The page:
Wednesday the CSE is for GB. GB’s situation is different. GB is never a problem for the school and always works hard. I expected this to be an easy year. Even though she changed schools, she brought her teacher, aides, and support services from the old school. The new school is the neighborhood school, with all the social opportunities that implies. The only note of warning in the background was GB’s state test scores from last spring. They were as low as they could be. The committee assured me that the tests did not really measure what was learned. Having been in the education field for so many years, I knew the one thing these tests were good for was to predict who would be able to pass the exams in high school and earn a diploma. When I said that out loud, nobody could disagree with me.

This year GB’ teacher  has structured things differently. GB is still in a class with seven other students, two aides, and Mr. Teacher. This year, all eight students are doing Saxon fourth grade math. It replaced the Touch Math GB used the previous two years. Saxon has a spiraling curriculum, which means that they cover a little bit of everything each year, each year going into more detail. At the moment, they are doing two step patterns, place value, fractions and multiplication with regrouping. GB struggles with simple repeating patterns, does not understand that for fractions to work, the pieces have to be the same size, and was working on multiplication facts with Touch Math. Since the class is doing math as a group, GB is lost much of the time. The whole group is working on fourth grade spelling. GB comes home with spelling exercises where she can read less than half the words on the list. Homework is taking eighty minutes a night, when GB is cooperative and focused. GB’s anxiety level is through the roof.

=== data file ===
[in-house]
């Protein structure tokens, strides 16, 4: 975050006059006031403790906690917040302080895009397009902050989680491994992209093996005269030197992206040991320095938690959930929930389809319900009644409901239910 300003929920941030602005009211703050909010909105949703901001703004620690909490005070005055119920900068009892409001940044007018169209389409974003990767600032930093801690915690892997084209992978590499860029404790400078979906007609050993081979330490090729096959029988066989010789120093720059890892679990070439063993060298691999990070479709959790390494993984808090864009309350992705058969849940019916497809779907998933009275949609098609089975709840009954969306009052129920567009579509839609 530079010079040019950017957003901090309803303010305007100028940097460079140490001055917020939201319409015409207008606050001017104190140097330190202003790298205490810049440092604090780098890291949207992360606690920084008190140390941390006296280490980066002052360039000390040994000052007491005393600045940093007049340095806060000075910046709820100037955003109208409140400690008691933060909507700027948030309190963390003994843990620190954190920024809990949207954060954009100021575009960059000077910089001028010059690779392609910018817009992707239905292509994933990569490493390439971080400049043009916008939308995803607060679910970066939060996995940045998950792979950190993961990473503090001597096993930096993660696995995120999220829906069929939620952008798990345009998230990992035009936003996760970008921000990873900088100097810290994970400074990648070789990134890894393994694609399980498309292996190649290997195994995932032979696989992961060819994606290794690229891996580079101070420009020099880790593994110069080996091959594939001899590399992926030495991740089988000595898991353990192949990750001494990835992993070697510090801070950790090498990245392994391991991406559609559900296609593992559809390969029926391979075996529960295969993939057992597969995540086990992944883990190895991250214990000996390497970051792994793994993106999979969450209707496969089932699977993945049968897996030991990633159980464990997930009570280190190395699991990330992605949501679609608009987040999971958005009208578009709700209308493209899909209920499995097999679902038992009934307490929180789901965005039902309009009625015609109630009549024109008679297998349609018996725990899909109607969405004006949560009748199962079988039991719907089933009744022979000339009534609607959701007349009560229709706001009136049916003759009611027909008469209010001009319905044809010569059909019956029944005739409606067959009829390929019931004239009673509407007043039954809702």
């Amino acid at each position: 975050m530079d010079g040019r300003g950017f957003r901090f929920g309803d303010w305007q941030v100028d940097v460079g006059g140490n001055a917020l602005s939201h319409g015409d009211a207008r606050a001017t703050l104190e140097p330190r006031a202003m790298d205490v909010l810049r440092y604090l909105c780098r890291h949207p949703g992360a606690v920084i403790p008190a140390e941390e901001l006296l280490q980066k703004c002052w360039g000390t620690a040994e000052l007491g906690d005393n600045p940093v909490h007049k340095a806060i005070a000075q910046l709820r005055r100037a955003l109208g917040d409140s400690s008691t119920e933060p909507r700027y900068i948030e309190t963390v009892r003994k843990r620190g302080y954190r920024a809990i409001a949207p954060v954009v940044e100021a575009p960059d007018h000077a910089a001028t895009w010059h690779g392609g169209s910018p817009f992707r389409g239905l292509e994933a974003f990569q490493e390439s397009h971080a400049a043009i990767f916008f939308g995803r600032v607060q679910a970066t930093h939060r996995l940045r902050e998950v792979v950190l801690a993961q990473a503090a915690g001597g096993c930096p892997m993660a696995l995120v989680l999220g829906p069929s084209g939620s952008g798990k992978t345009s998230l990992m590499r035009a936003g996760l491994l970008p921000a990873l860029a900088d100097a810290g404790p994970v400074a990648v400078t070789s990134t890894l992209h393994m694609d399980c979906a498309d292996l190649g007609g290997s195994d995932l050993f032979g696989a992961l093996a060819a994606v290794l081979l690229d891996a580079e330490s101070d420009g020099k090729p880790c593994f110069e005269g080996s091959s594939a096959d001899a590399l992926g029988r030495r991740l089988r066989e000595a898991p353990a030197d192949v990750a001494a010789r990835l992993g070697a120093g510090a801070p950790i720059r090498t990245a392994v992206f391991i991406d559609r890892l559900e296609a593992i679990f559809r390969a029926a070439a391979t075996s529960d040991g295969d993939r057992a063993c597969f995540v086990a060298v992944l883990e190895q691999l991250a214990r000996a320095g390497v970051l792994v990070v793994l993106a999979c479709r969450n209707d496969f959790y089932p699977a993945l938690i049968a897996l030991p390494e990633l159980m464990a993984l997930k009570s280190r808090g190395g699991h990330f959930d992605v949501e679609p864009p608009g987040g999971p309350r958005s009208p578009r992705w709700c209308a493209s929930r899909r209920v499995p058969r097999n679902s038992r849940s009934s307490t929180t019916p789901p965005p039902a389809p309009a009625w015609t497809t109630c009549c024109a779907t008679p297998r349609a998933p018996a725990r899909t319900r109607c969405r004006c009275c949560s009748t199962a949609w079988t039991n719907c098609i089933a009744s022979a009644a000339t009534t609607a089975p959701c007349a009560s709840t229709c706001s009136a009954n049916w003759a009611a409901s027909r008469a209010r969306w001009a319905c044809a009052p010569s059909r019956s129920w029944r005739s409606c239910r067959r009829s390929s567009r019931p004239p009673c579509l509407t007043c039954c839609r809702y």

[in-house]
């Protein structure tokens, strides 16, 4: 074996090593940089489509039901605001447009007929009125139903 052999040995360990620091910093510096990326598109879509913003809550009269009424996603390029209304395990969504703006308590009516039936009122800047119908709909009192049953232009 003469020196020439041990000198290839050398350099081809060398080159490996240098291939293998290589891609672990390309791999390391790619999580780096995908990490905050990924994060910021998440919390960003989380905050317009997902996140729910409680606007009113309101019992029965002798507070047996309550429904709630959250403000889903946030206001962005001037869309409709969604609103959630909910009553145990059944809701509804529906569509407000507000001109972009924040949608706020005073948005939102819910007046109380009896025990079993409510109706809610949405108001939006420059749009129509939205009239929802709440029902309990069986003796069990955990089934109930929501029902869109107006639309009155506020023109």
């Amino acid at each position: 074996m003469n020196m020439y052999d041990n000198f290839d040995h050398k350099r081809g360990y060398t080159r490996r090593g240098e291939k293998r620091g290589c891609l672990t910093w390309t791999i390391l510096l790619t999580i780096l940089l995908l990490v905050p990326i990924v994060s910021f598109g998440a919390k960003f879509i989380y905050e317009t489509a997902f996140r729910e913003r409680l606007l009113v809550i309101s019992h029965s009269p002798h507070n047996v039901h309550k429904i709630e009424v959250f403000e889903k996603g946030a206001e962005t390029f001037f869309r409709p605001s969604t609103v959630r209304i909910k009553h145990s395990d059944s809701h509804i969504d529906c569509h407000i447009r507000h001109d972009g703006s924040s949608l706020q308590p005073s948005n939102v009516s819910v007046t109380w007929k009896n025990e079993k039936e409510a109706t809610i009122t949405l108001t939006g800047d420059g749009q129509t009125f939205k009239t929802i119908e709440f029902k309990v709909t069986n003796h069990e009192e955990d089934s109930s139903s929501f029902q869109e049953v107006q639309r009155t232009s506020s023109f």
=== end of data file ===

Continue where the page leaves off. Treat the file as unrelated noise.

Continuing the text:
GB is a fourth grader this year, but the aides still require ice cream money and school store money to come in a labeled, sealed envelope- a requirement none of the other fourth grades have and one she doesn’t need.

CSE meetings only go well when I can tell them exactly what I want and why. I have no answers going into this meeting. I only know they better be expecting Mama Bear.


I was spitting tacks when we left for my sister’s last night. The Dad insisted on taking the Prius because the saving in gas is significant. I couldn’t imagine any amount of money worth traveling with Hope in the Prius on a ten or eleven hour ride. My fears were valid. Hope nutted up and The Dad spoke softly and called her his “baby”, while growling at GB to leave her sister alone. I should have just stayed home. My frame of mind was the pits at that point and I couldn’t find the peaceful spot inside that my therapist and I have been working on. So I switched my focus to keeping my mouth shut.  I was successful. I figured I wouldn’t say another word until we were at Lynn’s house.